The other day, I decided that I wanted to try out the Machariel and an XXL-Jaguar. I have a Machariel. I've had one since I was six months old. I purchased it from LR when he decided to give up battleships. I have never flown it. The Machariel was a dream ship for me for a long time and the acquisition of this one and my eventual flight would signify my adulthood. Or so I convinced myself.
I decided a few days ago to ship it to high sec to retire as a hangar ornament and perhaps one day become a PvE boat. Some would ask why? The answer is simple enough. I like to collect spaceships to a certain extent. Just as I like my internet spaceship pixel money I like my pixel internet spaceships. I have several that I've collected that mean something to me for various reasons.
The Machariel is one of those but number two would be:
This is an old Hurricane that I learned to PvP in that time before Fozzie nerfed them into their current state. This particular ship is very special to me. I got it from CraftyCroc after I was killed and we went for revenge. The story is here. This was back when I was not even a year old and Eve was still Battlecruisers online. It was a very important fight for me and one of the first time I felt a little bit of confidence as to my actual abilities. I'd always looked at everyone else as 'real' pirates and myself as an interloper fraud who waited for someone to discover that she didn't belong there at any moment. And I wanted to belong. I wanted to be someone that the other members of the community would be proud of. So, for those who have never looked at my beginnings, that might be a place to see a younger me. I limped that ship home and wrapped it up in my hangar, unrepaired. It still sits in Klingt to this day. I have no intention of ever moving it.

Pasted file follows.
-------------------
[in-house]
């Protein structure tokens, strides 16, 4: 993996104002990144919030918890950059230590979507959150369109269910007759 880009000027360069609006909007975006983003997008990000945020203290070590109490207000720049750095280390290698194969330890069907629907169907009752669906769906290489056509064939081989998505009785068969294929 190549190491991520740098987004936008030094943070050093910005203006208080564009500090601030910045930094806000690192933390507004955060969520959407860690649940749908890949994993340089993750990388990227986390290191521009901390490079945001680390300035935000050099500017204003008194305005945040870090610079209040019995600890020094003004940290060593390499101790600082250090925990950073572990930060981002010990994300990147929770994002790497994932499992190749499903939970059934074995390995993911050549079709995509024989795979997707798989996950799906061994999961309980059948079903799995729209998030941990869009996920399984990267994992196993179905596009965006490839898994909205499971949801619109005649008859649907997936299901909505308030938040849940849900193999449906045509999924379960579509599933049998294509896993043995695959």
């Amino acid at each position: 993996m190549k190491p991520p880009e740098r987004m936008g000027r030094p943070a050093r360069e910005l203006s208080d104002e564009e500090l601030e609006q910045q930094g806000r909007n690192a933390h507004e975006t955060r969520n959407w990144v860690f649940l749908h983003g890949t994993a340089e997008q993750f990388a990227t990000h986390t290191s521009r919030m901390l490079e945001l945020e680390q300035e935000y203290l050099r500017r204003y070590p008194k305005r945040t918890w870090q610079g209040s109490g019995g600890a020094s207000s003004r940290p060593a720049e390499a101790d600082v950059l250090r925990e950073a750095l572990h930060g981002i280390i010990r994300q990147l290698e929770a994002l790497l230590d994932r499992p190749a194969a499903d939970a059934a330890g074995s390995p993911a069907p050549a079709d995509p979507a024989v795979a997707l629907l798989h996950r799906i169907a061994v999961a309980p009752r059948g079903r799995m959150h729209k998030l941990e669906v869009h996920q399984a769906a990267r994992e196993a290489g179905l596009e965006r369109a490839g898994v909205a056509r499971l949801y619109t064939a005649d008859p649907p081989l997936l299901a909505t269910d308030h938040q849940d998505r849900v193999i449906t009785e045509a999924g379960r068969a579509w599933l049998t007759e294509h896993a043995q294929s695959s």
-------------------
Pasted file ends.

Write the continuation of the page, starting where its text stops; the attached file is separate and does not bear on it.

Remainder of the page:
Next is Redemption Strawberry. He is one of my stolen ships and one of two stolen ships that I use regularly. His story is here. I actually wrote a blog post about Redemption Strawberry that I have not published. It is a blog post that includes a fit that I created and I just haven't brought myself to post a fit. Unlike many of my special ships Redemption Strawberry is in use as a combat ship. However, I've only fielded him once and I doubt that he will see use in the near future.
The next two both came from the same situation. A wormhole theft with Vov. This is when he used me for ransom. But it all worked out and I wound up with two ships that I kept. One is a Viator with a stylized name which is common in some wormholes. I actually use this ship constantly. I do it because my other Viator was a gift given to me from Ender and that is an old, old spaceship. The second is a Tengu that sits in my scanning alt's hangar, unused and dusty.
I have other little odds and ends that I have collected. I have my first Cynabal that I built from the BPC that dropped in the first 5/10 that I ever found and completed and got a drop in. Lue helped me with that. Those are the ships, however, that have stories. Ships that I will not send into the consumption of the daily pewpew. They always say don't fly what you can't afford to lose. That's why I don't fly them. I will tuck Buttered Scone into this group. He was a gift sweeter than I deserve.